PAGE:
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More Kurdistan Oil Production Is Shut In As Exports Remain Halted

London-listed Gulf Keystone Petroleum, which operates one of the largest oil discoveries in Kurdistan, is shutting in as of Friday part of its production in the semi-autonomous region of Iraq as exports from Kurdistan from the Turkish port of Ceyhan remain suspended.  

Gulf Keystone Petroleum, operator of the Shaikan Field in Kurdistan, said it expects to shut in production processed at Production Facility 1 on Friday, while production flowing into Production Facility 2 will continue into storage tanks at reduced rates for around another two weeks before also being shut-in. The combined storage capacity at PF-1 and PF-2 is around 150,000 barrels, the company said in an update on its operations in Kurdistan.

Earlier this week, Gulf Keystone Petroleum said that its facilities “have storage capacity that allow continued production at a curtailed rate over the coming days after which the Company will suspend production.”

Kurdistan’s crude oil exports – around 400,000 bpd shipped through an Iraqi-Turkey pipeline to Ceyhan and then on tankers to the international markets – were halted late last week by the federal government of Iraq.

Last week, the International Chamber of Commerce ruled in favor of Iraq against Turkey in a dispute over crude flows from Kurdistan. Iraq had argued that Turkey shouldn’t allow Kurdish oil exports via the Iraq-Turkey pipeline and Ceyhan without approval from the federal government of Iraq.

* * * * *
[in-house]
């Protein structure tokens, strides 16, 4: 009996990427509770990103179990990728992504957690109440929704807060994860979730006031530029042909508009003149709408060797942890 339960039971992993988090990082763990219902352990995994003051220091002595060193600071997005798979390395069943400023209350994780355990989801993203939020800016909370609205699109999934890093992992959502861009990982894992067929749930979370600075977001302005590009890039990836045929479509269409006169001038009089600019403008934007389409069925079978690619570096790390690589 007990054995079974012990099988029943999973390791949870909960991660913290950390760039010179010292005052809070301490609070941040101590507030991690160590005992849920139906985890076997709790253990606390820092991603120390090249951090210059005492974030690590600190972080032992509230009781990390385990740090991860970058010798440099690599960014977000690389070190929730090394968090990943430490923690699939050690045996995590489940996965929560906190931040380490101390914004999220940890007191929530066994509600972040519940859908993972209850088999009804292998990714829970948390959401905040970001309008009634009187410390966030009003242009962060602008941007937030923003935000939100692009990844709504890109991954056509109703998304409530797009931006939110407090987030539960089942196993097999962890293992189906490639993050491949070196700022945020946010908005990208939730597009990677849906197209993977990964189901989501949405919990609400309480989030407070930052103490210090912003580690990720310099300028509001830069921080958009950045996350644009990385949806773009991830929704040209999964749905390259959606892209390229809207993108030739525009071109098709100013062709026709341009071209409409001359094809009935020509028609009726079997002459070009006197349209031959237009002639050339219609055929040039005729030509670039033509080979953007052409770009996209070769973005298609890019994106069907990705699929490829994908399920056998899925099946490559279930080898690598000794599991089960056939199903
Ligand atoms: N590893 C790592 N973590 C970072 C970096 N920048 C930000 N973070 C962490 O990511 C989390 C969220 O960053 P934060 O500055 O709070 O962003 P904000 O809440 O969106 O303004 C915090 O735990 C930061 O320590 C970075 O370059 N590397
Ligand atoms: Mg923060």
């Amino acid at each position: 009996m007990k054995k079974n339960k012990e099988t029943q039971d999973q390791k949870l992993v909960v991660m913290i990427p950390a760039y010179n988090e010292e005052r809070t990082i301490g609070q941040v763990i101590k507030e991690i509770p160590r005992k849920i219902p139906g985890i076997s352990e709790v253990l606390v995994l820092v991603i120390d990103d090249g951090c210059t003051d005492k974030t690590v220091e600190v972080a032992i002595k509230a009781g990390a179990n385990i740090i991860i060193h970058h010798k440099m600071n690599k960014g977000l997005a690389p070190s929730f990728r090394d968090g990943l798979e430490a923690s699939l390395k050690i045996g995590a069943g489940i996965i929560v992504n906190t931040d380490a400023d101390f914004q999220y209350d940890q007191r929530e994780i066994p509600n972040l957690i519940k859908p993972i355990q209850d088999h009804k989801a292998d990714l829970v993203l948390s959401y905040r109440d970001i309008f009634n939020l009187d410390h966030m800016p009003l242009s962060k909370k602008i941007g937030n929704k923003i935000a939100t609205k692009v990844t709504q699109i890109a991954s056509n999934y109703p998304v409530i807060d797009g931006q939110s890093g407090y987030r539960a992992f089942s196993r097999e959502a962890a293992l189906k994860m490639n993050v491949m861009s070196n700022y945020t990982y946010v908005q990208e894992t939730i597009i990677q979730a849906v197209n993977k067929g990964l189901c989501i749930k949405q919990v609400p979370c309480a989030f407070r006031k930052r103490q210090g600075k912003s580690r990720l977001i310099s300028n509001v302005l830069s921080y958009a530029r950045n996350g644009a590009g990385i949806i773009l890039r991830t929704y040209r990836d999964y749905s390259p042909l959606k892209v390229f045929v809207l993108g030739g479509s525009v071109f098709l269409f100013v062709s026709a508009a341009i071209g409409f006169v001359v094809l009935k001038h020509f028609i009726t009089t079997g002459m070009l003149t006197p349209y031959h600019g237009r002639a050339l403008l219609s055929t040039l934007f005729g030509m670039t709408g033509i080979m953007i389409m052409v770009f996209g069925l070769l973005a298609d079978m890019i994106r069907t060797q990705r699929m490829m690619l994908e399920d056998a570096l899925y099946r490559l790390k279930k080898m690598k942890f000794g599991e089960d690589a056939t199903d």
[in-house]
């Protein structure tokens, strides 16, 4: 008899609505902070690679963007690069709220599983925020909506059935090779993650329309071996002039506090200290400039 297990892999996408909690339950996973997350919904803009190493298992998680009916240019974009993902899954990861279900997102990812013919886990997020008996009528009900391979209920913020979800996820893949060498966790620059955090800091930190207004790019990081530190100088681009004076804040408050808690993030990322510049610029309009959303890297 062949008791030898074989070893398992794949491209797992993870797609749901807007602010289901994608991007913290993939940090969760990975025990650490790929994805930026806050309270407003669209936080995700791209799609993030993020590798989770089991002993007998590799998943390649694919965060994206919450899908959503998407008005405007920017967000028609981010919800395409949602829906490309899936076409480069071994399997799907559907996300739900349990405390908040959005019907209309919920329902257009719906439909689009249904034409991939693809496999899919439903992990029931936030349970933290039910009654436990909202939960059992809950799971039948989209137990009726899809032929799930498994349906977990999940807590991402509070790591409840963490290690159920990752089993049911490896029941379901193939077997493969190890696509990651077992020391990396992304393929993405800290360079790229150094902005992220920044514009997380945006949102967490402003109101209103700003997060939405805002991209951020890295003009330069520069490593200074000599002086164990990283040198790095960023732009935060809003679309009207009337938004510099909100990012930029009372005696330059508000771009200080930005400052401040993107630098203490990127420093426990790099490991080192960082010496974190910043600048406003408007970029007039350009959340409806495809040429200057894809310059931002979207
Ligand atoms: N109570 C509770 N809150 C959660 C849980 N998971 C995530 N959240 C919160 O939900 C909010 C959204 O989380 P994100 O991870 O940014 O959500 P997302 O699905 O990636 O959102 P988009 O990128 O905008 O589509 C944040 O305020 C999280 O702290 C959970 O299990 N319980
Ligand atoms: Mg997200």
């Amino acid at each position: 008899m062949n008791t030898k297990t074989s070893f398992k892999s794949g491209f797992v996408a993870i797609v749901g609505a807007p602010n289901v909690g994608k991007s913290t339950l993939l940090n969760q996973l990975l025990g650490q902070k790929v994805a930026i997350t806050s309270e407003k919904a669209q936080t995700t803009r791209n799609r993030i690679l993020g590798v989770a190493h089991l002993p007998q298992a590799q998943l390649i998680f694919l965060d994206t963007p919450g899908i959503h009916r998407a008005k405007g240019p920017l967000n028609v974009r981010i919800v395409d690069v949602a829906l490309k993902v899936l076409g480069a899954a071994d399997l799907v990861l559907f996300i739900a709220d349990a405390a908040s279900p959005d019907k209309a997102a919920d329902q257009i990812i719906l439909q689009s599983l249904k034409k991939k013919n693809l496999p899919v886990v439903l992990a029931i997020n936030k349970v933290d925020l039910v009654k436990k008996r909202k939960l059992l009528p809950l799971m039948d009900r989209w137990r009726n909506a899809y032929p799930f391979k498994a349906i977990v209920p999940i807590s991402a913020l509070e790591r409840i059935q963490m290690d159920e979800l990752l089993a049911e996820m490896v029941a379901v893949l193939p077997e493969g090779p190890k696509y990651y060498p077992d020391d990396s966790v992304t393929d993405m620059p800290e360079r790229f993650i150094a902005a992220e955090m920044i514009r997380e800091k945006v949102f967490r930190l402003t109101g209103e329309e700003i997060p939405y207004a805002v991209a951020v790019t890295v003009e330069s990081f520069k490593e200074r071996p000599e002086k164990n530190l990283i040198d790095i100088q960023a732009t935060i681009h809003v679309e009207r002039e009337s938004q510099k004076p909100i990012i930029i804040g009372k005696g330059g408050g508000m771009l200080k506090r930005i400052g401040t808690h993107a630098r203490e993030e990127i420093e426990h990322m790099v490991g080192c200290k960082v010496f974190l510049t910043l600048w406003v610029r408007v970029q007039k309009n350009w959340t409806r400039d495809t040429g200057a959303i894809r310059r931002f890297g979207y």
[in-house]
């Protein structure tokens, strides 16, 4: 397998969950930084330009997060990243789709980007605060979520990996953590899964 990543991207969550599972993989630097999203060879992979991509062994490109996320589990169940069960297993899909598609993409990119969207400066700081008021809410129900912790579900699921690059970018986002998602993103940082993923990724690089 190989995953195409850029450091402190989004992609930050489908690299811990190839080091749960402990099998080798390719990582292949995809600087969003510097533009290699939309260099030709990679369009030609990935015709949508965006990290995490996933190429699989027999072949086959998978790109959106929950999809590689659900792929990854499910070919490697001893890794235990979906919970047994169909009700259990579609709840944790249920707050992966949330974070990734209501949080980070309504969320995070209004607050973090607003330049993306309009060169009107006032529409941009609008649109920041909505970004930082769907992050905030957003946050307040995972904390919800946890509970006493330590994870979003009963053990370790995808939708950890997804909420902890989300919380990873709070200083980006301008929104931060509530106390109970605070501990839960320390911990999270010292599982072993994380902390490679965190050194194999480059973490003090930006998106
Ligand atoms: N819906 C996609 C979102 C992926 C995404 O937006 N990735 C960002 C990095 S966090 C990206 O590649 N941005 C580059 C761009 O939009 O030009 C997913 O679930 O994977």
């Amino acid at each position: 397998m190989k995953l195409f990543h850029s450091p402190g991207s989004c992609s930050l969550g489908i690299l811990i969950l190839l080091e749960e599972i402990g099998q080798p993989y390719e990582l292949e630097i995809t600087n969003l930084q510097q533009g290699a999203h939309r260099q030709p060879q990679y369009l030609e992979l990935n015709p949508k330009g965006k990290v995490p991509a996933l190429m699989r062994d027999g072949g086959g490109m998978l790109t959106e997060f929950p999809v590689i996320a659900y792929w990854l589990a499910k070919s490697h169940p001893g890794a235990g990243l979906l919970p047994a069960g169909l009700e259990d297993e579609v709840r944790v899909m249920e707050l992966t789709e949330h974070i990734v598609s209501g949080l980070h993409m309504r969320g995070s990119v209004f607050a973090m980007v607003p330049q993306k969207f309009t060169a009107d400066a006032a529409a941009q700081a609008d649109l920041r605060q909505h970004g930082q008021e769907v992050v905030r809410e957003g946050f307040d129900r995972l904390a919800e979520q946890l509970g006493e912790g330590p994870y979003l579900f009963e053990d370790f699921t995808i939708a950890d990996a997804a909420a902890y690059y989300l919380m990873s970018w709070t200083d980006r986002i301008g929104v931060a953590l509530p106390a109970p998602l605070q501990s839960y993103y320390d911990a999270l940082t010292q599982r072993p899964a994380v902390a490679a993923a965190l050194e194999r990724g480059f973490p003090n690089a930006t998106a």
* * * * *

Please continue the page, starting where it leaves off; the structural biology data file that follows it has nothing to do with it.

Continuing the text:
Talks between officials from Kurdistan and from the Iraq federal government have failed in recent days, but they are set to continue next week.

Gulf Keystone said in today’s field operations update that “The Company understands that discussions between the Kurdistan Regional Government and the Iraqi Ministry of Oil are ongoing and continues to believe that the suspension of exports will be temporary.”

Earlier this week, the company pumping a quarter of Kurdistan’s crude oil exports, Norway-based DNO ASA, said that it had started an orderly shutdown of its oil fields following the suspension of oil exports.

“It is unfortunate it has come to this given the likely impact of a continuing supply disruption on oil prices and at a fragile time in global financial markets,” DNO’s Executive Chairman Bijan Mossavar-Rahmani said.

By Tsvetana Paraskova for Oilprice.com

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